More often than not, the top C doesn't get used except for chords and popping, so I still advocate a 5 string. Another thought is that if you're visiting without your bass, finding a 6 string to use won't be easy.

However, as a raw beginner, I'd advocate starting with a 'simple' 4 string, finding your way round that for a couple of years, by which time you'll be ready for the next stage, and will also have made decisions on what else you need in a new bass - no. of strings, string spacings, pups, scale length, active/passive, etc.


I'd say go for the 6-stringed. From what I can tell, having more range is nothing but an advantage when it comes to it all, playing, composing, improvising...

The techniques are practically the same, finger and pick playing, you can actually incorporate more techniques, two-handed tapping, hybrid picking (?), higher (relatively to the 4-stringed) pitched melodies, extended chords... There's also the advantage of going vertically (i.e., up and down the strings instead of horizontally through the neck) to play wide intervals.

The disadvantages I can see, would be the wider neck, making the playing uncomfortable, but I believe you eventually get used to it as with every other instrument, and the price of the extra strings for when you want to change them. Other than that, my vote goes to the 6 stringed.

  • Perhaps for an intermediate player with some experience, but the OP appears to be a beginner. Otherwise he wouldn't be posing the question.
    – Tim
    Commented Aug 28, 2016 at 7:29
  • agree, seeing anything other than what you have in your hands on-screen or on-page is just confusing. His progress needs to be incremental and smooth, with no bumps in the road that cannot be got over with a little practice, rather than find youre on the wrong strings again Commented Aug 17, 2021 at 9:40

I started with an Ibanez SR-1200 Premium bass in 2014 as a beginner. After sitting in the corner of a coffee shop for two years learning to play the instrument and learning to read standard notation bass clef via a Beatles book of transcriptions for their songs. In 2016, I started playing Contemporary Christian music for a church. After about a year of working from Praise Charts, Tabs and piano sheet music, I found that the piano bass lines were often written out of range of my four string bass. So, I elected to purchase a 6 string bass. The 6 string bass solved the problem of sheet music piano bass lines written below low E for my four string bass. Also, the 6 string gives me more access to notes from the same position on the fret board making it easier for me to focus on the sheet music rather than my finger placement on the fret board unless changing position. True, there is the contention that one should master a four string bass before moving to a 5 or 6 string bass but my move to a 6 string was out of necessity rather than want. Moreover, in the absence of a guitarist, I was often asked to play chords. The 6 string bass with C, G, D and A strings work rather well for playing chords. My four string bass works well for music written in the 50s, 60s and 70s but with the introduction of ERB basses in the late 70s and beyond and bass parts written for 5 and 6 string basses for many songs, my Ibanez GVB 36 6 string became the best choice for me and my applications. Choosing the right bass for the job required dictated the choice for playing a 6 string bass.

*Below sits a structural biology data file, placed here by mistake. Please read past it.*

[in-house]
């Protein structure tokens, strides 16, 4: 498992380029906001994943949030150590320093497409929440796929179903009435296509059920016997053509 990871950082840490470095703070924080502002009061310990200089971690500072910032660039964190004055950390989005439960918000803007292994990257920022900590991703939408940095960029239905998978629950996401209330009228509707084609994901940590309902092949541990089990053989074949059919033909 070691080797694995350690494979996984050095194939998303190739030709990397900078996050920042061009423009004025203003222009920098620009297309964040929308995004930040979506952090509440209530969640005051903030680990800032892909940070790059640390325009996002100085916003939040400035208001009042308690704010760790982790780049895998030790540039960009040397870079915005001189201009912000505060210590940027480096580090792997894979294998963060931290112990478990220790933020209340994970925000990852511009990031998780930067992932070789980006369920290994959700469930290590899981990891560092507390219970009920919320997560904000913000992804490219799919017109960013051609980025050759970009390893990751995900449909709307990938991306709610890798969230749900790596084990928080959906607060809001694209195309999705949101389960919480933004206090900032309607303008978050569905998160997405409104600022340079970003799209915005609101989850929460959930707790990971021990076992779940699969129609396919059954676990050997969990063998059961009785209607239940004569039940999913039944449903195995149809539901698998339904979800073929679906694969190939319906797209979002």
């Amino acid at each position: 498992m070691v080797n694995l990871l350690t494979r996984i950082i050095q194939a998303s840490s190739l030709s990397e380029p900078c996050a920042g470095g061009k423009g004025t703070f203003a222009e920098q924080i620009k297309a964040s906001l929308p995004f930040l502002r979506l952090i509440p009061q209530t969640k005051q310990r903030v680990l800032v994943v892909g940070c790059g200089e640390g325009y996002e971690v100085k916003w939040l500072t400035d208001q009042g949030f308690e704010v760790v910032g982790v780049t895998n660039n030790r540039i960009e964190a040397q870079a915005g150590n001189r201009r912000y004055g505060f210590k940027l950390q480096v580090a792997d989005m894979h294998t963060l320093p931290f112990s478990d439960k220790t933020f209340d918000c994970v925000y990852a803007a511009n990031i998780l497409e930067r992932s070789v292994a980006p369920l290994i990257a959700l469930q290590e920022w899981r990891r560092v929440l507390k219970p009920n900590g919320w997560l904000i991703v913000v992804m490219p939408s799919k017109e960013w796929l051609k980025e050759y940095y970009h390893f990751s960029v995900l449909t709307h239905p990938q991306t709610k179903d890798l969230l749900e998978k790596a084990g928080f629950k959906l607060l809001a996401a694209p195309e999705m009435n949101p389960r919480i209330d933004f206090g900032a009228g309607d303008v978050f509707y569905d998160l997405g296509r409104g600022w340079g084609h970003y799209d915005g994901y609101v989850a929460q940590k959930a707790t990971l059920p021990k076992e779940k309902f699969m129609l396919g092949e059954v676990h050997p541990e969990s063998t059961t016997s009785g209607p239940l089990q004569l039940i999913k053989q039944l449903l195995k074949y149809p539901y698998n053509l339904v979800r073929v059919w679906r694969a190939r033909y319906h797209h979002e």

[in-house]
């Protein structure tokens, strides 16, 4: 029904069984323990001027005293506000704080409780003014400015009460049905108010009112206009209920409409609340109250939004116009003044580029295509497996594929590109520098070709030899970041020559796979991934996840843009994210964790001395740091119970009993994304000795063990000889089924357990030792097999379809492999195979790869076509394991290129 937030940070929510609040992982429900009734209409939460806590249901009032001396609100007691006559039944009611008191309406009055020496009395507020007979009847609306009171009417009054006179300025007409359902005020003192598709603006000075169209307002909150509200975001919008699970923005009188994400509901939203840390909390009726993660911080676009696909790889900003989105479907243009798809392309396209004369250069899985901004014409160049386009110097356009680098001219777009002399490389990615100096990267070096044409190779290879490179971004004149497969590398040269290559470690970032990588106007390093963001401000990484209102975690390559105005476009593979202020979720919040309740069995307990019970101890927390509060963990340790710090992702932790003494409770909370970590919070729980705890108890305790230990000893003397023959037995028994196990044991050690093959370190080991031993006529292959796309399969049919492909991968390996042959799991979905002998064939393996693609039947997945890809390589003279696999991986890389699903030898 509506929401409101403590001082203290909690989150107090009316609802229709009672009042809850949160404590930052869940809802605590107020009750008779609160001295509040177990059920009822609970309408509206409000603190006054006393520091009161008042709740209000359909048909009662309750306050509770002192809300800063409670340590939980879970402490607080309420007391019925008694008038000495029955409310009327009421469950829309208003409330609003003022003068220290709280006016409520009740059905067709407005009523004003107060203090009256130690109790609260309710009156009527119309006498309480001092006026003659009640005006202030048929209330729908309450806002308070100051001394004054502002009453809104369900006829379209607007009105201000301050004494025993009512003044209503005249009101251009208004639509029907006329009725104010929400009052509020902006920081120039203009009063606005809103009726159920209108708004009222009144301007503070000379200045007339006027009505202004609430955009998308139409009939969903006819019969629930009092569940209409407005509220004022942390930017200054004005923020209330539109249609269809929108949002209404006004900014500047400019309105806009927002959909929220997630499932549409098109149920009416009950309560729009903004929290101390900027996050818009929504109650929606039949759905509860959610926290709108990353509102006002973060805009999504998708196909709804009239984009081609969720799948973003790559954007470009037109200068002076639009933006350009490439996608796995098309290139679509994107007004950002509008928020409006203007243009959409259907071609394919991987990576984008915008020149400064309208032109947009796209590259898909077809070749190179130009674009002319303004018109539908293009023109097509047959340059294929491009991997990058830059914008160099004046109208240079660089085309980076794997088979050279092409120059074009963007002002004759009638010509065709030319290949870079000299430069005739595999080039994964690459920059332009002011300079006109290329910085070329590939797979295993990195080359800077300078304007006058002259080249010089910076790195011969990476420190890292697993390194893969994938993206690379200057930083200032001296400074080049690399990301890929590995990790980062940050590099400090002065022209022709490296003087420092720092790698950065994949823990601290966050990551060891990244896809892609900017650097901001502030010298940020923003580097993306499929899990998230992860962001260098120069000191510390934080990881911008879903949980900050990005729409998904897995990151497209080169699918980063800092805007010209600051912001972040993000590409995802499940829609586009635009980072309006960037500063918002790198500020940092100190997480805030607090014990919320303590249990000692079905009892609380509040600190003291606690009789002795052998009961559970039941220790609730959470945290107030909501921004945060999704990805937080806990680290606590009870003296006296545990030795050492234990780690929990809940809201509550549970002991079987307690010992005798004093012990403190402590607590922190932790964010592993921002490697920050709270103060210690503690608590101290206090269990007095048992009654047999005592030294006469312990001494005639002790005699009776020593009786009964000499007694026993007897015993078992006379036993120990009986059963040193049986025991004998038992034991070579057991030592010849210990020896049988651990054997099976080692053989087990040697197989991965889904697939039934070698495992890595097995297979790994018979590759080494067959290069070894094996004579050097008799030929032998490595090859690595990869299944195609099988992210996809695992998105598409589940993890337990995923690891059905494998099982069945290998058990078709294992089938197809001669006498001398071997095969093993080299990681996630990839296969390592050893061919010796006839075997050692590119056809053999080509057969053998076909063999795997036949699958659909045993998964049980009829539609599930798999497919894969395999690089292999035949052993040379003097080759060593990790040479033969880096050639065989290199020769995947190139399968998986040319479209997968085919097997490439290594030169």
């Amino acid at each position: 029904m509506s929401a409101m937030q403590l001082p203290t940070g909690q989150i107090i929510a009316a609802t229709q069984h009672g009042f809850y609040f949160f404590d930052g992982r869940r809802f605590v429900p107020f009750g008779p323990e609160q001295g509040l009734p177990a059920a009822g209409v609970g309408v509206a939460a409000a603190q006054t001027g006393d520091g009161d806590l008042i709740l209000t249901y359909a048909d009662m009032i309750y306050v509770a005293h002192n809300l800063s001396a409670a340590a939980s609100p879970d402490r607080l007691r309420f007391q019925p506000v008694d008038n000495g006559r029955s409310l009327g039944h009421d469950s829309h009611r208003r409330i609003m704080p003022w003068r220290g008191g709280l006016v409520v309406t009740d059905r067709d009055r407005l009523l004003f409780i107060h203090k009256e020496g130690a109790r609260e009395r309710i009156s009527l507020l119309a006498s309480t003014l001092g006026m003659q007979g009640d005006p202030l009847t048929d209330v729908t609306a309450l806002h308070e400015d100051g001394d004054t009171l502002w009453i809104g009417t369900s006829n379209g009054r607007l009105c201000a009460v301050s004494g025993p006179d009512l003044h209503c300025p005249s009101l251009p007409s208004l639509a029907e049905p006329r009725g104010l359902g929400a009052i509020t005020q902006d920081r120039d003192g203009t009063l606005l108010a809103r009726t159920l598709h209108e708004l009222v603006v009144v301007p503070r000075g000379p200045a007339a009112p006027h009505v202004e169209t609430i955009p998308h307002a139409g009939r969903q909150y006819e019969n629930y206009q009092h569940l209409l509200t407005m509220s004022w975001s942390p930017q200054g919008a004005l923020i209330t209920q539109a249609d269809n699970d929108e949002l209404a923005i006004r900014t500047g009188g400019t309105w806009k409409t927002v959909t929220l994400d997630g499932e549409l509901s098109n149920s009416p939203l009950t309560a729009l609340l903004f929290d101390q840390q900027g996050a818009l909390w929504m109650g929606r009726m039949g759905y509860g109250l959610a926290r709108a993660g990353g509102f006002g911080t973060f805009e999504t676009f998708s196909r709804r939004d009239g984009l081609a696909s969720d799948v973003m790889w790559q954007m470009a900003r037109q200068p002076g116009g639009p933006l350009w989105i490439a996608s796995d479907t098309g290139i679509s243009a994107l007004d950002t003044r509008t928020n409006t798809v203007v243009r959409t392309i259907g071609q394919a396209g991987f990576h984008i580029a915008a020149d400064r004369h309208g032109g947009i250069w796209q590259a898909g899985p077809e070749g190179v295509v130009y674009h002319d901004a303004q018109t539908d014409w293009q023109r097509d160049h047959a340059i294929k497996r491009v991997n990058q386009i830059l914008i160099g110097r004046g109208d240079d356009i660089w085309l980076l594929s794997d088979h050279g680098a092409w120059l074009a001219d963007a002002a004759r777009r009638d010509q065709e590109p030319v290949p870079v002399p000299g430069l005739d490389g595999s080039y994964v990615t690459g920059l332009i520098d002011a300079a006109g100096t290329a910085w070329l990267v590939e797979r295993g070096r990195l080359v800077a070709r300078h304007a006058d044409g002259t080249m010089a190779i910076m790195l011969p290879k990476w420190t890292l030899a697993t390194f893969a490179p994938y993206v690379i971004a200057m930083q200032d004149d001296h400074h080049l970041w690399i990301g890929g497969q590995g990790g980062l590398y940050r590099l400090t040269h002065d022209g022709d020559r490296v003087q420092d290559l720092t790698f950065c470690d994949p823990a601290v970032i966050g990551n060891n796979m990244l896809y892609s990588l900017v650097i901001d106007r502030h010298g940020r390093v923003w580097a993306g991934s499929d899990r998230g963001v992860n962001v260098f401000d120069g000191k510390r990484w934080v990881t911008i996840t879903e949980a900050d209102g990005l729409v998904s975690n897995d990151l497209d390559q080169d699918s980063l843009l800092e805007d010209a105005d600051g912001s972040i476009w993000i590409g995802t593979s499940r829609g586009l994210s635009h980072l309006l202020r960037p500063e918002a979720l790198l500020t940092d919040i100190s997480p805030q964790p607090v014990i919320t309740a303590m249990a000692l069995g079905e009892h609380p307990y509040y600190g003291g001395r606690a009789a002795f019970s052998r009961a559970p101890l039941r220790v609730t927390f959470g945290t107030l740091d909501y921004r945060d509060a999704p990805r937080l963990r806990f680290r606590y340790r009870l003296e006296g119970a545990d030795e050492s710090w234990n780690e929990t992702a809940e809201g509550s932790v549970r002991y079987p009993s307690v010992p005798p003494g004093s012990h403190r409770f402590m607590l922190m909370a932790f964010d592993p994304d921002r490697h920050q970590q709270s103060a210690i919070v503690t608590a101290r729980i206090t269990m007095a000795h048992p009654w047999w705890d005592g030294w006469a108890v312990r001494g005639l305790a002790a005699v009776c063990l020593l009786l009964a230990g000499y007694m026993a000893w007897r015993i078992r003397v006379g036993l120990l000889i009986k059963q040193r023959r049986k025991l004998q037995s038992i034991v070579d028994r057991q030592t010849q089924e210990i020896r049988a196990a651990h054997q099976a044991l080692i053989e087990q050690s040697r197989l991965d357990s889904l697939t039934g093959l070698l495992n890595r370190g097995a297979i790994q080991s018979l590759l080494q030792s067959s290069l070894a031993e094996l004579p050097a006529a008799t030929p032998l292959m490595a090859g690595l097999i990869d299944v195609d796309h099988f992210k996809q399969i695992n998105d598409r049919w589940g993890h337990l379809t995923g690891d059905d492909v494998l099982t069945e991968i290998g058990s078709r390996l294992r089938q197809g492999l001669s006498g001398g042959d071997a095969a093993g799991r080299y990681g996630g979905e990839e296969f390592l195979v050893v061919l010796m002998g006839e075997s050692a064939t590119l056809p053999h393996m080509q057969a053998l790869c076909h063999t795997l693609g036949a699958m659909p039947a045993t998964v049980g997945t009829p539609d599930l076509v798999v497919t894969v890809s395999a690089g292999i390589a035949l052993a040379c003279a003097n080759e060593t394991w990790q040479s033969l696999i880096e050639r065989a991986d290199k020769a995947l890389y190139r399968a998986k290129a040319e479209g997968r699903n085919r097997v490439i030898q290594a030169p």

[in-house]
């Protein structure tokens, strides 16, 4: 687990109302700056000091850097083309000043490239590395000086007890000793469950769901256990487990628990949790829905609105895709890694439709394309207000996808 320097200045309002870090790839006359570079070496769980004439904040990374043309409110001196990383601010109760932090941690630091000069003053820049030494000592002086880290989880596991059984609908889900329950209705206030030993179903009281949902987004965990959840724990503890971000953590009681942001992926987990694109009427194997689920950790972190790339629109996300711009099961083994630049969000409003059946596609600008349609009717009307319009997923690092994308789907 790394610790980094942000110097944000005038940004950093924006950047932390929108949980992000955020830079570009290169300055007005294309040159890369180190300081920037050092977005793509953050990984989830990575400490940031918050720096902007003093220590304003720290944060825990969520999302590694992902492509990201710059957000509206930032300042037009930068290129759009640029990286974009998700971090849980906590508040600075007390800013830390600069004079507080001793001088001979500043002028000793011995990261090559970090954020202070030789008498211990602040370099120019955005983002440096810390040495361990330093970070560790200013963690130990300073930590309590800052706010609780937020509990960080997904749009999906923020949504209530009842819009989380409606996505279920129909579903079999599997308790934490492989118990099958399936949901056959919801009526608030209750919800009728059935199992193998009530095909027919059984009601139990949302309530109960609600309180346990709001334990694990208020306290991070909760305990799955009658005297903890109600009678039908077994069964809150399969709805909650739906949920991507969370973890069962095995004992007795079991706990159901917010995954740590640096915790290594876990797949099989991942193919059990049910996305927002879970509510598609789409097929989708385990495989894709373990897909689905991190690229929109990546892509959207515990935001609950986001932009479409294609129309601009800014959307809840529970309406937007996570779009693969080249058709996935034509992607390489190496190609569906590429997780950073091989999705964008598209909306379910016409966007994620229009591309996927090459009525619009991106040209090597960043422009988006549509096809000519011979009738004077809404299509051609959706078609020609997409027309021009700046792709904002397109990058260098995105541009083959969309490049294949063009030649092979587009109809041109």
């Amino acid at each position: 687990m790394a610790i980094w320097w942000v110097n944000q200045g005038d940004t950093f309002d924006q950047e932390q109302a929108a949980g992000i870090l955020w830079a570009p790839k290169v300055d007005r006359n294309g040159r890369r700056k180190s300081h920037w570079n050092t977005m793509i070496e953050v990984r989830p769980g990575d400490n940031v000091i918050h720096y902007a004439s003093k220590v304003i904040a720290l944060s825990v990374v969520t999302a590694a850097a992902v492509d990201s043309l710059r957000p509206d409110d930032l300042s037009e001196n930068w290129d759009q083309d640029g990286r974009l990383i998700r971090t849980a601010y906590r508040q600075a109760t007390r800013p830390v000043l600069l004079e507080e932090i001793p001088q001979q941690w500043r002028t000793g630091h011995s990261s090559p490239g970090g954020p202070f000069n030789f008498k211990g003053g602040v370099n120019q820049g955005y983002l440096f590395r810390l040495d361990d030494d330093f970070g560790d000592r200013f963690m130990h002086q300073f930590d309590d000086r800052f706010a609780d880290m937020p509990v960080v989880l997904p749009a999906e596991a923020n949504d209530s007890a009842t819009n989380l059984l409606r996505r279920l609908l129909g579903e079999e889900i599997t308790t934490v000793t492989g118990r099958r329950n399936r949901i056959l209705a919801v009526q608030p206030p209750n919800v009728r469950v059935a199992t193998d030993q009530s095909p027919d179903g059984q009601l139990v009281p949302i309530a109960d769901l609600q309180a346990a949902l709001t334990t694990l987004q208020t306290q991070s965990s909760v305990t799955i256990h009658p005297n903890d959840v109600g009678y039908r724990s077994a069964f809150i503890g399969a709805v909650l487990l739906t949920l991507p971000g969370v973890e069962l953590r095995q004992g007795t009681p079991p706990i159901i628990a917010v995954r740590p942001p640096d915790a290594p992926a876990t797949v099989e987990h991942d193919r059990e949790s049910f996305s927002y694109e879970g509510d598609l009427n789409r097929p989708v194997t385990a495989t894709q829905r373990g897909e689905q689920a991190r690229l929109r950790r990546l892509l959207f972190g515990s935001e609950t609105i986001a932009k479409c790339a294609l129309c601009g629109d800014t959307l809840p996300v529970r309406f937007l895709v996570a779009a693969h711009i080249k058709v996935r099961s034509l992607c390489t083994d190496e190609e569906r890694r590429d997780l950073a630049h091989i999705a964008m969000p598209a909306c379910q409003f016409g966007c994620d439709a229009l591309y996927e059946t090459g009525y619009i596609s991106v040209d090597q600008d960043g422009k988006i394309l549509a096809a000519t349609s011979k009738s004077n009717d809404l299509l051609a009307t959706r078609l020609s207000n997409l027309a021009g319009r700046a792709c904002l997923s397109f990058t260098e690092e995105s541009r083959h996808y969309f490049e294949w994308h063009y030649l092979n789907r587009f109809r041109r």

• “the problem of sheet music piano bass lines written below low E for my four string bass” – you realise that piano as-written in bass clef is actually an octave higher than when a bass player plays from the same sheet? (Some people say “bass is a tranposing instrument”, IMO it makes more sense to just say it usually plays in octave-bass clef, rather than regular bass clef.) Yes, piano has a range of notes that goes below bass, but they're quite seldom used, more as a thundrous effect than as an actual bass part. So, realistically speaking you can cover piano-bass parts just fine with 4str. Commented Jan 25, 2020 at 16:03
  • 6 string gives me more access to notes from the same position on the fret board – that's a valid point, but I'd argue it's probably not a good idea to make this a habit. Playing on high strings in low position tends to give an overly bright, thin sound that doesn't really have the spectral characteristics a bass part needs to fit well in a band mix; playing on low strings in high position tends to produce a muddy, unresponsive sound. IOW, for best sound you should probably often switch position regardless. Commented Jan 25, 2020 at 16:03
  • This leaves the point about ERB. Sure! It's great to be not limited by the 4-string's limit, but be able to produce some really earth-shaking notes when you want. Arguably a fifth string is the way to go for Yet, it's not the only way. Octaver effects can get you lower than any bass you can reasonably play with your hands. IMHO they actually do a better job at it, in particular the analogue ones, because the electronic synthesized signal is not subject to the inharmonicity and transient-response problems you get with very low plucked strings. ... Commented Jan 25, 2020 at 16:04
  • ... Also, such effects make it a conscious decision when to make musical use of the subbass jackhammer. All too many 5-string players use their power too often and in ways that doesn't benefit the music. – This one is definitely a matter of taste though. Commented Jan 25, 2020 at 16:04